Child Poverty in the United States
Roughly 1 in 5 children in the United States are poor—they live in families whose income falls below the federal poverty threshold. That’s 15,000,000 kids—a number greater than the entire population of Washington state and Arizona combined! Even worse is the number of children living in low-income families, which is now 41%.
Researchers know that the effects of growing up in poverty can reverberate throughout a child’s lifetime: behavioral problems, low self-esteem, decreased educational readiness, and an increased risk of school dropout. When children experience chronic stress associated with living in poverty, their ability to concentrate, remember and learn are adversely affected. These hurdles are placed in front of children who have absolutely no control over their personal circumstances.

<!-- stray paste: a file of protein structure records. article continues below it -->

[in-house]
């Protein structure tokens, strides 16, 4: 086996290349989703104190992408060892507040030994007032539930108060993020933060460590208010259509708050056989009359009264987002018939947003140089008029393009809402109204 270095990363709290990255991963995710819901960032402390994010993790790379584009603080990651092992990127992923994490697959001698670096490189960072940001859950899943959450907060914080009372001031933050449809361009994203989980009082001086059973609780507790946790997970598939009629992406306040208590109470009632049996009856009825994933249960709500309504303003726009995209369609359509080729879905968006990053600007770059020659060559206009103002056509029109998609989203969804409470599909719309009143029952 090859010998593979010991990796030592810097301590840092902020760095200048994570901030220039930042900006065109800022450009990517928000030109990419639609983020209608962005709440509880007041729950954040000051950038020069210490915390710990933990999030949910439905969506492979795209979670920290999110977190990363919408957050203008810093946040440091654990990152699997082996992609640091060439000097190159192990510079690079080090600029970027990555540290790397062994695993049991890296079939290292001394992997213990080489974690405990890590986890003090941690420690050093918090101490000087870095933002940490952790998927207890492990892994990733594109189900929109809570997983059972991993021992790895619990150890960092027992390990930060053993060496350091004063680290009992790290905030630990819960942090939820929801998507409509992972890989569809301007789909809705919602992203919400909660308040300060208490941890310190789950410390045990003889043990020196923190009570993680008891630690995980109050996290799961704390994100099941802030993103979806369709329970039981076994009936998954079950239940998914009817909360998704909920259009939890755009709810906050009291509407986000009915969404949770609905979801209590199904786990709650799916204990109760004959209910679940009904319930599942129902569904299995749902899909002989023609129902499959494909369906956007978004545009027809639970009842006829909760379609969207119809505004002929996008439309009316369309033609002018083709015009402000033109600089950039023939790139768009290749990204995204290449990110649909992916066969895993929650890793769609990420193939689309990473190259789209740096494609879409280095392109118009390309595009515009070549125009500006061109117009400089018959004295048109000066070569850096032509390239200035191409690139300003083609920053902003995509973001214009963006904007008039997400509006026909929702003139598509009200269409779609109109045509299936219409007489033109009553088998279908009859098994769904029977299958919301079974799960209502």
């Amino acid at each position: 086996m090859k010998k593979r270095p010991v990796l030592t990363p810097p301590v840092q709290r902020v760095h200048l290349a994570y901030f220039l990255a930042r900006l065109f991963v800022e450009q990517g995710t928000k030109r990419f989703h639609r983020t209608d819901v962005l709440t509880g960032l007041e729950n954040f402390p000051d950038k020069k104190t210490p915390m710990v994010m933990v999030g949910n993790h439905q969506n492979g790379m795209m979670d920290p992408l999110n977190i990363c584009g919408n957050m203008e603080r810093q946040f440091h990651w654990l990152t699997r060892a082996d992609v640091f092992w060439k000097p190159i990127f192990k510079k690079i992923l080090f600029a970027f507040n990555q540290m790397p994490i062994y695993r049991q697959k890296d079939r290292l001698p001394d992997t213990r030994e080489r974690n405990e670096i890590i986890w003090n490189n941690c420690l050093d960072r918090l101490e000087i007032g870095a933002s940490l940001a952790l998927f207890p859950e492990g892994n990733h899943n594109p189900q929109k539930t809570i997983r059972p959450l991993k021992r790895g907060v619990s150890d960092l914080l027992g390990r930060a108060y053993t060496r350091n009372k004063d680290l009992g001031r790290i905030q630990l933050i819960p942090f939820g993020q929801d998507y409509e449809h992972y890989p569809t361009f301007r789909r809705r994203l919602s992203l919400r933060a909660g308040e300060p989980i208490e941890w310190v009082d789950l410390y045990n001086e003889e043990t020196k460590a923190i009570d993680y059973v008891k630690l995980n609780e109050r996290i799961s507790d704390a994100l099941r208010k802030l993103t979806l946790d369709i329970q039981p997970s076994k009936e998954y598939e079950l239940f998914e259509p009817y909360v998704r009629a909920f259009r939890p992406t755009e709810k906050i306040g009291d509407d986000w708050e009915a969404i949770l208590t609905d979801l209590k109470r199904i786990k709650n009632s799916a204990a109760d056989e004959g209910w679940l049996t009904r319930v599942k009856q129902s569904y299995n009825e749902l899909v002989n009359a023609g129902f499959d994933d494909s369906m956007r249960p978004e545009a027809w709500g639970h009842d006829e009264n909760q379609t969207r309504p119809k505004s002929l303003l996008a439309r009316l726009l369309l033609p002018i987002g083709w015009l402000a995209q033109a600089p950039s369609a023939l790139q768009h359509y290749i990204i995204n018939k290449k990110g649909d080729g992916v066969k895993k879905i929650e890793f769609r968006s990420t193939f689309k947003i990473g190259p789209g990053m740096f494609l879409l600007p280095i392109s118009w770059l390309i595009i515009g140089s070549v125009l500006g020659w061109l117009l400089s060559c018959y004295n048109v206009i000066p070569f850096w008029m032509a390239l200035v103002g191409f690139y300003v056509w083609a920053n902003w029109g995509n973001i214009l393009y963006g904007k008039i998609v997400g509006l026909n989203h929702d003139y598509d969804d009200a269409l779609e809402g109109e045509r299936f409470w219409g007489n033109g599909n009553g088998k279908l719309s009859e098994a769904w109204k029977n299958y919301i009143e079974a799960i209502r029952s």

Shoes are one of the most expensive items that families have to purchase for their children. It’s no wonder that when families have to decide whether to put dinner on the table, or buy a new pair of shoes, the choice is clear. But shoes are required to attend school, and too many children miss school altogether or can’t fully participate because they have shoes that are inappropriate, don’t fit, or are completely worn out, leading to pain, shame and embarrassment. Shoes That Fit tackles one of the most visible signs of poverty in America by giving children in need new athletic shoes to attend school with dignity and joy, prepared to learn, play and thrive.